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This is the blog of Ian Rosales Casocot. Filipino writer. Sometime academic. Former backpacker. Twink bait. Hamster lover.


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Saturday, December 07, 2013

entry arrow10:22 PM | From the Preface of Celebration...

Celebration began in 2008, a few years before the golden anniversary of the Silliman University National Writers Workshop, when many among the former fellows of the workshop felt that a commemorative anthology was more than fitting for the occasion. It was a testament, in book form, to how the workshop has shaped much of the national literature. But only upon the urging of Silliman University President Ben S. Malayang III in 2011 did the volume finally take shape, however, when he suggested that a special issue of Sands & Coral could serve as that commemorative anthology.



The first thing that the editors did was to go over the list of alumni of the workshop, which was a considerable lot to consider, given what is easily an illustrious list of names culled from five decades of Philippine writing, numbering among them a few National Artists for Literature, many Palanca Hall of Famers, among others.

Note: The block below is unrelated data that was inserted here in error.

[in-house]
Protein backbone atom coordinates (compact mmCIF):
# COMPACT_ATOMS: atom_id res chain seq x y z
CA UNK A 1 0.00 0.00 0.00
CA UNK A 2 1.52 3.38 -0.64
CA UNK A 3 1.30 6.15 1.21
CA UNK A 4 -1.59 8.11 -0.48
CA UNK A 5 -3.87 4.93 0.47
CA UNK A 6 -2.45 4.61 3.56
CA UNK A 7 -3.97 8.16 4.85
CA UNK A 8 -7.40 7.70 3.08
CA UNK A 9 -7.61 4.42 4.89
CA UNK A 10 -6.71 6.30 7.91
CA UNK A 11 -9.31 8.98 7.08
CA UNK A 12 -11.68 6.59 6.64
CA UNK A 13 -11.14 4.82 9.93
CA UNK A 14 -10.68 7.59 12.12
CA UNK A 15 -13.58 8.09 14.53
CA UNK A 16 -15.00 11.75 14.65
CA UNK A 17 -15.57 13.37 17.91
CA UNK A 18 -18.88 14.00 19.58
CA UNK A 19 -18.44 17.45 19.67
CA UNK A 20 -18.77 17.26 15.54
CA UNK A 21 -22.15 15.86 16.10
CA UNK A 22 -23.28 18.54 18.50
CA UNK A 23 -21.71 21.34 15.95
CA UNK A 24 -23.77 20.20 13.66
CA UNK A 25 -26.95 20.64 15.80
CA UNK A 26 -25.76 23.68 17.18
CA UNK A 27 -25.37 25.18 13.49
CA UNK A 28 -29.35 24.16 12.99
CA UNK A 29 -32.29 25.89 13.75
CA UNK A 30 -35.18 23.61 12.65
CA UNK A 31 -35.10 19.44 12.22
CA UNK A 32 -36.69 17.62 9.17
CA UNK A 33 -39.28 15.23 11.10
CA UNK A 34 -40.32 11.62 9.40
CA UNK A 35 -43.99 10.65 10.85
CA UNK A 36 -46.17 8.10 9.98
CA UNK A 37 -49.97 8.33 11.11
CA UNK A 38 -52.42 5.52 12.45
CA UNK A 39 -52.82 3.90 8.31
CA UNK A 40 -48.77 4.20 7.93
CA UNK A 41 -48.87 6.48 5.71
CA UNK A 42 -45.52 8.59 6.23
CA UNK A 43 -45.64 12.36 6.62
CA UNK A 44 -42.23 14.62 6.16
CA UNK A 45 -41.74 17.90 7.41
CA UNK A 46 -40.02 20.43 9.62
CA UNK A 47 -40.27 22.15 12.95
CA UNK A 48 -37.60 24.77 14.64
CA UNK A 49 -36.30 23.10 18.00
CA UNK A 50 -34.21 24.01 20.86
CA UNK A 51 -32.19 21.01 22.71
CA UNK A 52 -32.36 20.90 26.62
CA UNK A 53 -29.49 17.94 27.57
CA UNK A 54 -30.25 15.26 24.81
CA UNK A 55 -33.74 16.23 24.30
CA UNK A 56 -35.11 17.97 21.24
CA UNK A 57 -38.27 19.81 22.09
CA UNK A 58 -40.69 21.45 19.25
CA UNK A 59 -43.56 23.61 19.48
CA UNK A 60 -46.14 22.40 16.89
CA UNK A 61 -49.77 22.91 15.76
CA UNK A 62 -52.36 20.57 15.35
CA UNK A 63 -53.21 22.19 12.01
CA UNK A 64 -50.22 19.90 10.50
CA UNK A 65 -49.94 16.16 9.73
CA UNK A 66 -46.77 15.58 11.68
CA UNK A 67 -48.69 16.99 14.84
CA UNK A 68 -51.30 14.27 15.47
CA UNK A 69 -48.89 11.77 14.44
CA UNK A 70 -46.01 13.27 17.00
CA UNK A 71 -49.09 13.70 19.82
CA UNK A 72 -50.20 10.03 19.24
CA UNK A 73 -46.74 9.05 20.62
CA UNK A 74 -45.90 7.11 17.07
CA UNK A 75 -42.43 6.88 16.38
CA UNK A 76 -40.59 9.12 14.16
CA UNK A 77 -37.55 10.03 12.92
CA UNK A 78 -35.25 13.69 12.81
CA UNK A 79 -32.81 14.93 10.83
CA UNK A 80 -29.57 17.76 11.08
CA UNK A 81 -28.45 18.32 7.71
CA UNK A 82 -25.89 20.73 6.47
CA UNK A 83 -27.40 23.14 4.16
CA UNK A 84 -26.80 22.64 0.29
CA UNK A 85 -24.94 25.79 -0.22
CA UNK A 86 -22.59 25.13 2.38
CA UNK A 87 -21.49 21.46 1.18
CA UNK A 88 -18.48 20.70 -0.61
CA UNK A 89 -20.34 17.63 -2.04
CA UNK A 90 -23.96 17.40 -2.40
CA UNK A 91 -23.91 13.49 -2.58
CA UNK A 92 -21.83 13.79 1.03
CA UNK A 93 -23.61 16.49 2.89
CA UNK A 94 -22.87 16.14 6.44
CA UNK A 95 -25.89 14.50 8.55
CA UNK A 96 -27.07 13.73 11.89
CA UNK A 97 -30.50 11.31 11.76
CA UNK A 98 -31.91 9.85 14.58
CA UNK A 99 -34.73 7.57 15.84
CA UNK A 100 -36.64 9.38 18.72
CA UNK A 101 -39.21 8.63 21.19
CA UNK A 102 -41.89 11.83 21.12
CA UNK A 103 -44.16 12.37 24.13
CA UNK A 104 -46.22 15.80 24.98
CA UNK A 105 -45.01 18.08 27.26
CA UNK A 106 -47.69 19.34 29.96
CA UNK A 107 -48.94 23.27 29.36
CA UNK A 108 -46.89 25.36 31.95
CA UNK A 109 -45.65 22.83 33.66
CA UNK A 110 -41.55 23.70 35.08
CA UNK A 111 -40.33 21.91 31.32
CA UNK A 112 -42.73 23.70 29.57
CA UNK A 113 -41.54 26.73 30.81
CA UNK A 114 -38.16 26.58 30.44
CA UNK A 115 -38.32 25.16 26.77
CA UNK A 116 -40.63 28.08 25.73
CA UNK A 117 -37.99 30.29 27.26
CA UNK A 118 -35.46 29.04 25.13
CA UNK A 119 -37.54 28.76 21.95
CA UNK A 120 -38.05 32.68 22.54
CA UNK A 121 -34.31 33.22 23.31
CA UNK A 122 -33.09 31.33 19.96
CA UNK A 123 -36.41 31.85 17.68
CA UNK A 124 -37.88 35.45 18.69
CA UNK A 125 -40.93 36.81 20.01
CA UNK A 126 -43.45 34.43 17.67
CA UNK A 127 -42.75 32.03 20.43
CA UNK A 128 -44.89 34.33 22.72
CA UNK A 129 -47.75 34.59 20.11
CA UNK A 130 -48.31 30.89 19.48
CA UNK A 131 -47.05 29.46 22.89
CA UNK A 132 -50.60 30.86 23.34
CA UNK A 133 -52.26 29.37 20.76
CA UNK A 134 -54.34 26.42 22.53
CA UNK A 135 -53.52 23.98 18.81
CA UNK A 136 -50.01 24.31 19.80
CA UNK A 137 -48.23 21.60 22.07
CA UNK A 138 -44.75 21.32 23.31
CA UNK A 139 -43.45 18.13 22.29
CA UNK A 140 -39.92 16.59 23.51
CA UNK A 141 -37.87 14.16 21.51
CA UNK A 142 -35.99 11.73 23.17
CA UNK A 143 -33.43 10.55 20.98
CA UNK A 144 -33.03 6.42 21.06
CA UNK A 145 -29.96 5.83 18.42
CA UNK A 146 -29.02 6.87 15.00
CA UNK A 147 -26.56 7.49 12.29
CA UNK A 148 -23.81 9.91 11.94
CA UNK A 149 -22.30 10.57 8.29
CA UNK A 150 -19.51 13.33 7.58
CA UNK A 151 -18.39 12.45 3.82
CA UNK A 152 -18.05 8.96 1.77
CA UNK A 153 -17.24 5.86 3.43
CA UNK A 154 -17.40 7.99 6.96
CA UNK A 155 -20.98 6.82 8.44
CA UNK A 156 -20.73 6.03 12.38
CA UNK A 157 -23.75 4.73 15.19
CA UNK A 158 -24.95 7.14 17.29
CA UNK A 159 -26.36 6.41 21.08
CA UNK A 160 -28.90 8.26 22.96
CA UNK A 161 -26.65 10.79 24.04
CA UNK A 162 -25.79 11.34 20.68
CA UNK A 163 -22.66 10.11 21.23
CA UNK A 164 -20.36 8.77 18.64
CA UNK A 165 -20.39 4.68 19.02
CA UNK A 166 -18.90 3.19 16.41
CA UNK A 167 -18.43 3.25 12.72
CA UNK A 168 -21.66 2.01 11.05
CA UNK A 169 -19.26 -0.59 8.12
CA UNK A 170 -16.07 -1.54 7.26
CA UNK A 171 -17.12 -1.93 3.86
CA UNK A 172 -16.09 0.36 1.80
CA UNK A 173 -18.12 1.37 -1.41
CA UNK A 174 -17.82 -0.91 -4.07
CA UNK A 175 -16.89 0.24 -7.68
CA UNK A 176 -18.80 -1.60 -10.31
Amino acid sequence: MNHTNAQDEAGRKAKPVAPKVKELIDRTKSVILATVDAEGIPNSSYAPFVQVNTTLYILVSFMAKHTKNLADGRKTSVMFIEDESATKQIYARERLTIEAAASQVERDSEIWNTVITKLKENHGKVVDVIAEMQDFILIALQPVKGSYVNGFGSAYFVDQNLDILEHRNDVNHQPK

From among that number, we sent out invitations to contribute to those whom we felt were still prolific in the craft, asking each one to follow only one criterion for their own selection of their works to submit to the book project: they had to send in what they felt was best suited for an anthology celebrating the 50th anniversary of the Silliman University National Writers Workshop.